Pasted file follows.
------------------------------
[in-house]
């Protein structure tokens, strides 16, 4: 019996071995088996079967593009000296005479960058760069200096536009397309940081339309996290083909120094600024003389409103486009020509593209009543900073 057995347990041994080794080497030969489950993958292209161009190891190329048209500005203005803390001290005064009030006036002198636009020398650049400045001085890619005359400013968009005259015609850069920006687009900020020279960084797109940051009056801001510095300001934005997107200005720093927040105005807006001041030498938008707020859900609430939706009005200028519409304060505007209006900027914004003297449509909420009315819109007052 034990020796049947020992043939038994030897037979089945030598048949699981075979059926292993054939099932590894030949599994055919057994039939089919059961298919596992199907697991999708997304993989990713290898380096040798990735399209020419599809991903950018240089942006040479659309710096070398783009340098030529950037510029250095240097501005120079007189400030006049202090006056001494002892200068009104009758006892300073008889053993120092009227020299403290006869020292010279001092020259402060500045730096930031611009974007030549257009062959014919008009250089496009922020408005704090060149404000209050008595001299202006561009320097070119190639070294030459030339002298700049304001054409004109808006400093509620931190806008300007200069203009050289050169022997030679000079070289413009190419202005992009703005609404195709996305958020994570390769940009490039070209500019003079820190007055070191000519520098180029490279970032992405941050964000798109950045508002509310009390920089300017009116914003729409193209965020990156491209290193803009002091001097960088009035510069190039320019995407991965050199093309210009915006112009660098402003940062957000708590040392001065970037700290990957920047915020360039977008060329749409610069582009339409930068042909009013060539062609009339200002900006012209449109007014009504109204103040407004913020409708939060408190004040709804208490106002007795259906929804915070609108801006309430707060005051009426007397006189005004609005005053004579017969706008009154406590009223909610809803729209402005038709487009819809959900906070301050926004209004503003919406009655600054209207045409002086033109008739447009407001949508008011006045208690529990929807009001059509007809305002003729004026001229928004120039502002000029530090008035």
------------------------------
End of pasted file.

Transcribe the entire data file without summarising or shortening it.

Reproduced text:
[in-house]
């Protein structure tokens, strides 16, 4: 019996071995088996079967593009000296005479960058760069200096536009397309940081339309996290083909120094600024003389409103486009020509593209009543900073 057995347990041994080794080497030969489950993958292209161009190891190329048209500005203005803390001290005064009030006036002198636009020398650049400045001085890619005359400013968009005259015609850069920006687009900020020279960084797109940051009056801001510095300001934005997107200005720093927040105005807006001041030498938008707020859900609430939706009005200028519409304060505007209006900027914004003297449509909420009315819109007052 034990020796049947020992043939038994030897037979089945030598048949699981075979059926292993054939099932590894030949599994055919057994039939089919059961298919596992199907697991999708997304993989990713290898380096040798990735399209020419599809991903950018240089942006040479659309710096070398783009340098030529950037510029250095240097501005120079007189400030006049202090006056001494002892200068009104009758006892300073008889053993120092009227020299403290006869020292010279001092020259402060500045730096930031611009974007030549257009062959014919008009250089496009922020408005704090060149404000209050008595001299202006561009320097070119190639070294030459030339002298700049304001054409004109808006400093509620931190806008300007200069203009050289050169022997030679000079070289413009190419202005992009703005609404195709996305958020994570390769940009490039070209500019003079820190007055070191000519520098180029490279970032992405941050964000798109950045508002509310009390920089300017009116914003729409193209965020990156491209290193803009002091001097960088009035510069190039320019995407991965050199093309210009915006112009660098402003940062957000708590040392001065970037700290990957920047915020360039977008060329749409610069582009339409930068042909009013060539062609009339200002900006012209449109007014009504109204103040407004913020409708939060408190004040709804208490106002007795259906929804915070609108801006309430707060005051009426007397006189005004609005005053004579017969706008009154406590009223909610809803729209402005038709487009819809959900906070301050926004209004503003919406009655600054209207045409002086033109008739447009407001949508008011006045208690529990929807009001059509007809305002003729004026001229928004120039502002000029530090008035």